Gigabyte G1.Sniper 5 Hands-On Preview!
The Lean, Mean, Green Gaming Machine!
Published: 15th May 2013 | Source: Gigabyte |
Today we get to take a quick look at the Gigabyte G1.Sniper 5 - Gigabyte's top offering when it comes to gaming motherboards. It's the natural successor of the G1.Sniper 3, and as such it has some pretty big shoes to fill. Last generation's Sniper left us seriously impressed, so it will be interesting to see how the new board stacks up.
As is normal for Gigabyte's Sniper range, the motherboard sports a rarely seen colour scheme. The now classic green and black is one of the least used these days, but we must say that it's been growing on us steadily through the years. It is perhaps its scarcity among the other boards which causes people to seek it out - its exclusivity drawing in customers who want the best.
Let's all have a butchers through some juicy photos of the motherboard before we get to the video.
A similar sight to what we've seen before with past Sniper boards.
An extremely good looking set of heatsinks surround the CPU socket.
You see that there orange skull and dagger? That lights up green when the power's on. We like it, we like it a lot.
The upgradable Op-Amp is on show to the left of the image, whilst you can see the Audio Noise Guard protecting the sensitive circuitry from any interference.
From what we've seen of the Sniper it looks as if it's going to be a cracking motherboard. It's using the existing foundation from the past Sniper iterations and then adds new features to finish off an already fantastic platform.
The heatsinks that used to look like magazines and barrels from a rifle are now gone, replaced with sleek numbers that, in our opinion, are a big improvement.
Taking a look at the CPU area we can see that Gigabyte are putting quite a bit of effort into keeping the VRMs cool. Not only is there a set of chunky heatsinks, but there's also two watercooling barbs sticking out of either end, showing that this board is meant to get itself wet. Plus, if the inbuilt watercooling just wasn't enough for you, there's also a small fan to supply airflow to the area. Suffice to say that the VRMs and other power circuitry is going to be keeping mighty cool!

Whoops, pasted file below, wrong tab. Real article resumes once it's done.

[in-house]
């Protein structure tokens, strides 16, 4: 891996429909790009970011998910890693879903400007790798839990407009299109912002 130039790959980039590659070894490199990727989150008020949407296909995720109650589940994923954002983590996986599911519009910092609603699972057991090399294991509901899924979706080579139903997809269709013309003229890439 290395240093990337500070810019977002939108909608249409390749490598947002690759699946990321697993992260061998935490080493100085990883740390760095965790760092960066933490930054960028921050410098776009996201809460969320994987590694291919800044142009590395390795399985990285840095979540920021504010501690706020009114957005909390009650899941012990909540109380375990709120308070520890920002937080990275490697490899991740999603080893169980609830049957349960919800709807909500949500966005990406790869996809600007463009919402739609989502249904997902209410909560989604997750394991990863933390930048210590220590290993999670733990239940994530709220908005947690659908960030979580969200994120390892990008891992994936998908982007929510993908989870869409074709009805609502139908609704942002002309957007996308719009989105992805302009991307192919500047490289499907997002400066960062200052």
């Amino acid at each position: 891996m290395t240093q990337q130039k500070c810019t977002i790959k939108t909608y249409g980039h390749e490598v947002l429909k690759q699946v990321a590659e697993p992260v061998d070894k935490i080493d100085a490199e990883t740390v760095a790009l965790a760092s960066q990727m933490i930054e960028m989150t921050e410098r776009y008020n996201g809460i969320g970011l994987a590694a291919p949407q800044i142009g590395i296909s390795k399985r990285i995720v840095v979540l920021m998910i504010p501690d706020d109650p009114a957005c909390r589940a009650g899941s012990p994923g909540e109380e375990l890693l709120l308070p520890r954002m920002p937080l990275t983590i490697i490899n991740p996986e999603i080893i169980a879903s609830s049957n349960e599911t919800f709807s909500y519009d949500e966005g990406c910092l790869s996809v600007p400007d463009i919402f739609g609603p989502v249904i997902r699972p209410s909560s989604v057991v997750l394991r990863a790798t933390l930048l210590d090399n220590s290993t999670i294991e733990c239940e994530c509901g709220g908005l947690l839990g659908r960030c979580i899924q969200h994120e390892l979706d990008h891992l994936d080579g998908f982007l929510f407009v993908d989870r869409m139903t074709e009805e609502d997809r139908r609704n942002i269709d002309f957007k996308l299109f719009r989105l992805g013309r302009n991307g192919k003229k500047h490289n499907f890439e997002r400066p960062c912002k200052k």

Taking a bird's-eye view at the PCIe lanes we can see that they're electronically wired for 16x, 8x, 16x, and 8x for the full sized lanes, along with three 1x slots. We're not sure as to how this will turn out when laden with video cards as PCIe lane support is still under NDA, but we have a feeling Gigabyte are hiding a PLX chip on the board as it seems to be set out for a multi-graphics card setup.
We can also see that this board comes with 10 SATA ports, which should be enough for just about anyone when it comes to storage.
The new emphasis on audio reproduction is apparent on this board, with a section of the main PCB dedicated to audio circuitry and components. The DIY upgradable Op-Amp can be seen towards the bottom right of the board, just above the pair of top quality golden capacitors. The Op-Amp options are there for those of you who know preceisely what you want, and want nothing more but the best audio solution for you. You can also clearly see the Audio Noise Guard which separates the delicate components from the electrical interference from the rest of the board, which might otherwise infringe on how well sounds are produced.
All in all we look at this as a win for Gigabyte, as their new gaming star looks fantastic. We look forward to testing this board further in the future, but for now it's goodbye.
A big thanks to Gigabyte for sending us this board for our hands-on preview. Discuss this topic further in the OC3D Forums.